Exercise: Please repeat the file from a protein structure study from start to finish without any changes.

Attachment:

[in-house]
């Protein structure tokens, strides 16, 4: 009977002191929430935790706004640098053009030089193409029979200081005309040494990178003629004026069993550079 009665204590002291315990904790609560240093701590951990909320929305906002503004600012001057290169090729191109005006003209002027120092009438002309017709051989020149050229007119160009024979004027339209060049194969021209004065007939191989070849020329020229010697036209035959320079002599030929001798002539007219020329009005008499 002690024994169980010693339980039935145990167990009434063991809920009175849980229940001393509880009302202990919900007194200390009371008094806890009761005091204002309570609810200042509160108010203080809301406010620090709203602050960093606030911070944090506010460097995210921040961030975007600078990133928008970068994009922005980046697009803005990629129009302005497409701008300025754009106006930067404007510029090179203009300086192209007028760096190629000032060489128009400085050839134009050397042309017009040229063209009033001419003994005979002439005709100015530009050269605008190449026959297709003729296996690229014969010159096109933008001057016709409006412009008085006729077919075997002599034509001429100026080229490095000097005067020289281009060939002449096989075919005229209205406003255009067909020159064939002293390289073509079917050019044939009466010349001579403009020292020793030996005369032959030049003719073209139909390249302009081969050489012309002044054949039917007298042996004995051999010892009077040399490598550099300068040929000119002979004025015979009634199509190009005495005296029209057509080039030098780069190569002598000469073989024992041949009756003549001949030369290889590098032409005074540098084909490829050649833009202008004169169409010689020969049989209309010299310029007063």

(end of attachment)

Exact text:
[in-house]
């Protein structure tokens, strides 16, 4: 009977002191929430935790706004640098053009030089193409029979200081005309040494990178003629004026069993550079 009665204590002291315990904790609560240093701590951990909320929305906002503004600012001057290169090729191109005006003209002027120092009438002309017709051989020149050229007119160009024979004027339209060049194969021209004065007939191989070849020329020229010697036209035959320079002599030929001798002539007219020329009005008499 002690024994169980010693339980039935145990167990009434063991809920009175849980229940001393509880009302202990919900007194200390009371008094806890009761005091204002309570609810200042509160108010203080809301406010620090709203602050960093606030911070944090506010460097995210921040961030975007600078990133928008970068994009922005980046697009803005990629129009302005497409701008300025754009106006930067404007510029090179203009300086192209007028760096190629000032060489128009400085050839134009050397042309017009040229063209009033001419003994005979002439005709100015530009050269605008190449026959297709003729296996690229014969010159096109933008001057016709409006412009008085006729077919075997002599034509001429100026080229490095000097005067020289281009060939002449096989075919005229209205406003255009067909020159064939002293390289073509079917050019044939009466010349001579403009020292020793030996005369032959030049003719073209139909390249302009081969050489012309002044054949039917007298042996004995051999010892009077040399490598550099300068040929000119002979004025015979009634199509190009005495005296029209057509080039030098780069190569002598000469073989024992041949009756003549001949030369290889590098032409005074540098084909490829050649833009202008004169169409010689020969049989209309010299310029007063």